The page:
By Merril Diniz:
It is estimated that over 2 million children live on the streets of our country. With little access to education, clean water, sanitation and nutrition, they spend most of their childhoods engaged in backbreaking professions. Society further makes their identities ‘invisible’ everyday, putting them under one neat label – ‘street children’. Well, it’s time to change that. On October 8 2016, join Youth Ki Awaaz, along with Save The Children India, for our event ‘#TheInvisibles: A Dialogue’, where five change-makers talk about how we, as a collective, can advocate for the rights of #EveryLastChild on the street. Here’s more about the speakers who’ll be sharing their stories and perspectives:
A two-time MP from Bolangir in Odisha, Kalikesh is passionate about social development and is well-known for initiating the popular LAMP (Legislative Assistance to MPs) programme, where young graduates assist MPs in legislative research work. He is currently a member of the Finance Committee on Estimates, the Standing Committee on Petroleum and Natural Gas and the Consultative Committee on Finance and Corporate Affairs.
Anju serves as the Executive Director of Multiple Action Research Group (MARG), which works passionately on justice and legal empowerment with grassroots communities, NGOs and institutions across India. For several years, she has practised as an advocate of the Guwahati High Court in Assam and served as a lecturer, teaching Land Laws, Women’s Rights, Child Rights and Law of Contract. She also set up the Assam Unit of the Human Rights Law Network (HRLN) in Guwahati to secure the rights of the marginalised, primarily through litigation.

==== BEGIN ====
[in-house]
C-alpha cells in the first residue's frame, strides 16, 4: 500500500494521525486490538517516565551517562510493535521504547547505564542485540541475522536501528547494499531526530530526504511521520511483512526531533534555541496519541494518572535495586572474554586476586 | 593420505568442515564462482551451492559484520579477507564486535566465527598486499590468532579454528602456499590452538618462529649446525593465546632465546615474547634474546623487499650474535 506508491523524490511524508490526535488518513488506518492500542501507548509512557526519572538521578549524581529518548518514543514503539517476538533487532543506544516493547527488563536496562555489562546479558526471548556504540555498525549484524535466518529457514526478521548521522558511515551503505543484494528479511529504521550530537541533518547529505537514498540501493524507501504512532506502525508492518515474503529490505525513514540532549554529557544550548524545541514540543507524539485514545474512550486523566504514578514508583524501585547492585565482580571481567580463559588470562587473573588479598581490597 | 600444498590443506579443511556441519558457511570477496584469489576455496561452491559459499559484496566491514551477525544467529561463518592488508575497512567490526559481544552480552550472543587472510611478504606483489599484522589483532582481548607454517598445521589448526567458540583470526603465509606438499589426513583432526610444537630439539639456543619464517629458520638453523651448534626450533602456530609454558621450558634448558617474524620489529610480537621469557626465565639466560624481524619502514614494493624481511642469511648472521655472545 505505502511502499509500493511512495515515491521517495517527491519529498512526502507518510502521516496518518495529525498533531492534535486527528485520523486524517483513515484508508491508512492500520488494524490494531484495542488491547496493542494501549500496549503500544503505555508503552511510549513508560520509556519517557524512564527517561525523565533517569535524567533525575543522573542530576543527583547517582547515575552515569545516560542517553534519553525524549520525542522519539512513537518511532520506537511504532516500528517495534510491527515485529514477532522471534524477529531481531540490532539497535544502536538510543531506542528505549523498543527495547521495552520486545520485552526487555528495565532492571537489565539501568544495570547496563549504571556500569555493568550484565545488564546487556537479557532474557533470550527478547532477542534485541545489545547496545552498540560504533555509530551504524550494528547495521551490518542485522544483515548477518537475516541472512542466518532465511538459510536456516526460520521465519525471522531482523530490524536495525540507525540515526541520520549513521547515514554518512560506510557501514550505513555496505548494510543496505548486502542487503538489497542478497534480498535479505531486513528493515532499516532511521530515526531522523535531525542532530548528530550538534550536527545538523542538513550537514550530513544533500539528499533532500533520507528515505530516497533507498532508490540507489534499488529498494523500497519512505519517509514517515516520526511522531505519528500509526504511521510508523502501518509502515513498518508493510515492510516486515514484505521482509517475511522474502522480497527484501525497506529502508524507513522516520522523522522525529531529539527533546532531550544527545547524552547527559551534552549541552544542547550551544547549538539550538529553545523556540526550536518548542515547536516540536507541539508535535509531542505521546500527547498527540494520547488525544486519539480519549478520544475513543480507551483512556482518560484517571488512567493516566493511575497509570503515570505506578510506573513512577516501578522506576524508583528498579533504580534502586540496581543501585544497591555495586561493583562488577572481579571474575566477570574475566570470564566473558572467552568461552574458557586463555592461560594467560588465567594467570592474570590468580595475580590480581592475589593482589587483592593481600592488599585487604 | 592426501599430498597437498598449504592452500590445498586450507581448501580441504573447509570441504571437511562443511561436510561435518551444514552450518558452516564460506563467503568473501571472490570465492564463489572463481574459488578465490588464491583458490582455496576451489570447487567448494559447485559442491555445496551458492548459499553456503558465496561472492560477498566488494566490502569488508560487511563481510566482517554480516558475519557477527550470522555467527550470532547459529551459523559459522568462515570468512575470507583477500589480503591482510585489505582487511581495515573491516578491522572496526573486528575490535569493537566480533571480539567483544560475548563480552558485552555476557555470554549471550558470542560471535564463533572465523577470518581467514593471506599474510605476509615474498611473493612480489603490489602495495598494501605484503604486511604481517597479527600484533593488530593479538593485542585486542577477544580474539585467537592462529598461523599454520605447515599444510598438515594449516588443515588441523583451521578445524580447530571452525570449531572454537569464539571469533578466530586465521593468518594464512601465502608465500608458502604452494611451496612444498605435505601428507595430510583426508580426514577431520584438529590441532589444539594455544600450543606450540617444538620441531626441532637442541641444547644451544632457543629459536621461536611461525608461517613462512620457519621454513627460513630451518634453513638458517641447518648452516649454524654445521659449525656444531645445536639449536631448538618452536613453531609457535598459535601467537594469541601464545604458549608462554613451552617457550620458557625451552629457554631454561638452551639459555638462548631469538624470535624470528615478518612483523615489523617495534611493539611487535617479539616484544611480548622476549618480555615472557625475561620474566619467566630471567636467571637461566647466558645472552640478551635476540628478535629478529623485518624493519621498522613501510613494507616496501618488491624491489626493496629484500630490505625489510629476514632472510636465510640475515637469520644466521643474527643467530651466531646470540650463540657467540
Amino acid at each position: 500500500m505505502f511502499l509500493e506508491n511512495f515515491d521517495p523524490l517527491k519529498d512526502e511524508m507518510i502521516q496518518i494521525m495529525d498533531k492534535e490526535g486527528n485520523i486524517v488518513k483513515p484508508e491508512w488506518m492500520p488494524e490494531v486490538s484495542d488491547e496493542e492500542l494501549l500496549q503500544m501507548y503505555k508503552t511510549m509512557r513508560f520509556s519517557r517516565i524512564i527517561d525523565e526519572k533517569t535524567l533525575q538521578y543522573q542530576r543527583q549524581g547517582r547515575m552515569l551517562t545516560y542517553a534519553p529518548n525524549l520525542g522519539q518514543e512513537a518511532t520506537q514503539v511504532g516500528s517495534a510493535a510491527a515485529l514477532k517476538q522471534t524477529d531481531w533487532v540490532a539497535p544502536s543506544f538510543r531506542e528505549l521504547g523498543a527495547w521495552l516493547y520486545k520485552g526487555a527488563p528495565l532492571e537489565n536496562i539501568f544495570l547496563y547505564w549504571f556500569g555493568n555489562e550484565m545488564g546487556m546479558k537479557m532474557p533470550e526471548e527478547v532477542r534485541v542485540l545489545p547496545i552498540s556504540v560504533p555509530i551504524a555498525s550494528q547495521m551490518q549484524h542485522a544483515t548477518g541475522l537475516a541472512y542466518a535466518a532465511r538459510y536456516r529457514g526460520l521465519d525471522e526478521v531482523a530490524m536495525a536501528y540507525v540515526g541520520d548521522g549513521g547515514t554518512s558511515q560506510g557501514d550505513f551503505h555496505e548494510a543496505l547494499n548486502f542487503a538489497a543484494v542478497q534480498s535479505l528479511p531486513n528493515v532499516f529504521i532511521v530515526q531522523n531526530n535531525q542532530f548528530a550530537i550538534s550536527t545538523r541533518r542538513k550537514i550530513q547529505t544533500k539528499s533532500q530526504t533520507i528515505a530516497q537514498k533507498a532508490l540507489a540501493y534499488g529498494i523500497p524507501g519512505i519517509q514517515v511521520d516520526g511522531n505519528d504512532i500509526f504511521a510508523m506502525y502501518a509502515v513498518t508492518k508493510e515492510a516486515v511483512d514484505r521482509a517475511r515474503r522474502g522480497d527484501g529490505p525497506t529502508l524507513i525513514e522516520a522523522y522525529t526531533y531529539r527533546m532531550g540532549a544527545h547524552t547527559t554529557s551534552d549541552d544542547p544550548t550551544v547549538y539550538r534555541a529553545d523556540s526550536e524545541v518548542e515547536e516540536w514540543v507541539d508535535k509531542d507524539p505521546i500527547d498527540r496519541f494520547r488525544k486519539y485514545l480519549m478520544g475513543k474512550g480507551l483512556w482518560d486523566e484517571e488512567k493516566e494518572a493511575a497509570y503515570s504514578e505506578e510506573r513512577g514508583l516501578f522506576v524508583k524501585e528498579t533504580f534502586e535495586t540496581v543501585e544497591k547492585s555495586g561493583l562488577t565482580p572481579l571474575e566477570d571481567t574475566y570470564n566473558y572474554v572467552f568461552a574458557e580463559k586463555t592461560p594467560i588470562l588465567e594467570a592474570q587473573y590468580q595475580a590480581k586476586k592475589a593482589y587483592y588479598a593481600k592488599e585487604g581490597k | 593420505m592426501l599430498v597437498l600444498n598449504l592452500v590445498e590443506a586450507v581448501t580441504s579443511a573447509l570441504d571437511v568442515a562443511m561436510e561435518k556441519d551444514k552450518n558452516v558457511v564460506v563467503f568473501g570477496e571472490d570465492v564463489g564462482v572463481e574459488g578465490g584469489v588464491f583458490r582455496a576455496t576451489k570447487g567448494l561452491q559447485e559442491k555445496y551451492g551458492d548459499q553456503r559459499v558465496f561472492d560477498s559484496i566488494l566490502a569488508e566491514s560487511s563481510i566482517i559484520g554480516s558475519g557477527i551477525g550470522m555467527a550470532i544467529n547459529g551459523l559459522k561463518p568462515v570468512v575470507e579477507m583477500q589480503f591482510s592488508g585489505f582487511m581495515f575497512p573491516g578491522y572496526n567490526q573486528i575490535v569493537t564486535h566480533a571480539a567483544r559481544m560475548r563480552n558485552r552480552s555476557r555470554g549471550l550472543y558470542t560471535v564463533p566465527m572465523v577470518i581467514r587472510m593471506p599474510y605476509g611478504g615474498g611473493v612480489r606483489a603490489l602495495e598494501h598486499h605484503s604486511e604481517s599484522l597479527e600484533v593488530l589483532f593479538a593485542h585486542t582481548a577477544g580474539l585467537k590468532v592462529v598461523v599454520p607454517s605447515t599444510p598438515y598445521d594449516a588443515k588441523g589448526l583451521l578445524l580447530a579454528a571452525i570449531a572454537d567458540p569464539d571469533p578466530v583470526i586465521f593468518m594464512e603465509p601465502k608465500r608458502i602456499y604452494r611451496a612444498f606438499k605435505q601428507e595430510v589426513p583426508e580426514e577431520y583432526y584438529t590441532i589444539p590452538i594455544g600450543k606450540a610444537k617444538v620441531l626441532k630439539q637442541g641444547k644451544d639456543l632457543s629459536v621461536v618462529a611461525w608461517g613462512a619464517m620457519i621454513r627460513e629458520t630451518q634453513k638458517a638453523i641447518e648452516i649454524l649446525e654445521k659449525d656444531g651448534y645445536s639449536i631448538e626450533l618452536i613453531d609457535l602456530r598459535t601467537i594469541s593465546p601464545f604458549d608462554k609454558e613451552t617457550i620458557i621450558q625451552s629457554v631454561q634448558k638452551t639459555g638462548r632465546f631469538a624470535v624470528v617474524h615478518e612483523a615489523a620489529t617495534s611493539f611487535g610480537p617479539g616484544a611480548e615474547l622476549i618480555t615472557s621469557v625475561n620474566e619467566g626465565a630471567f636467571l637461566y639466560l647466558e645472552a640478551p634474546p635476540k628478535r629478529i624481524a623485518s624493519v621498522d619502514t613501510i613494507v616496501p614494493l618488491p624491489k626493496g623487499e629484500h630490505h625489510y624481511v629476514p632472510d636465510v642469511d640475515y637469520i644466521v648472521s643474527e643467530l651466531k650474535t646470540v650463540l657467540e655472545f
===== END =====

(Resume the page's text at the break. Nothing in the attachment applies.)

15-year-old Salmaan used to live on the streets of North Delhi before being rescued by one of Save the Children India’s partner NGOs. Now, he is an aspiring actor and a powerful advocate for children’s rights. 14-year-old Nisha used to work as a domestic helper. Forced to work against her will, she was keen to go to school and eventually through Save The Children’s partner NGOs, was enrolled in an English Medium school, where she excels in studies. Both Salmaan and Nisha will share their experiences and aspirations for a hopeful future.
An IAS officer for two decades, Harsh is now Director of The Centre for Equity Studies in New Delhi, an organisation engaged in research and advocacy on a range of social and economic justice issues. A founding member of the National Campaign for the People’s Right to Information, he is a social worker, writer, researcher and teacher, working with the survivors of mass violence, hunger, homeless persons and street children. He has also authored several critical books, penned powerful columns in The Hindu, Hindustan Times and Mint, and has had his stories adapted by prominent filmmakers like Shyam Benegal.
Join the conversation this Saturday, October 8, 2016, at 10 a.m. at the Russian Centre for Science & Culture, New Delhi. Register and get more details here.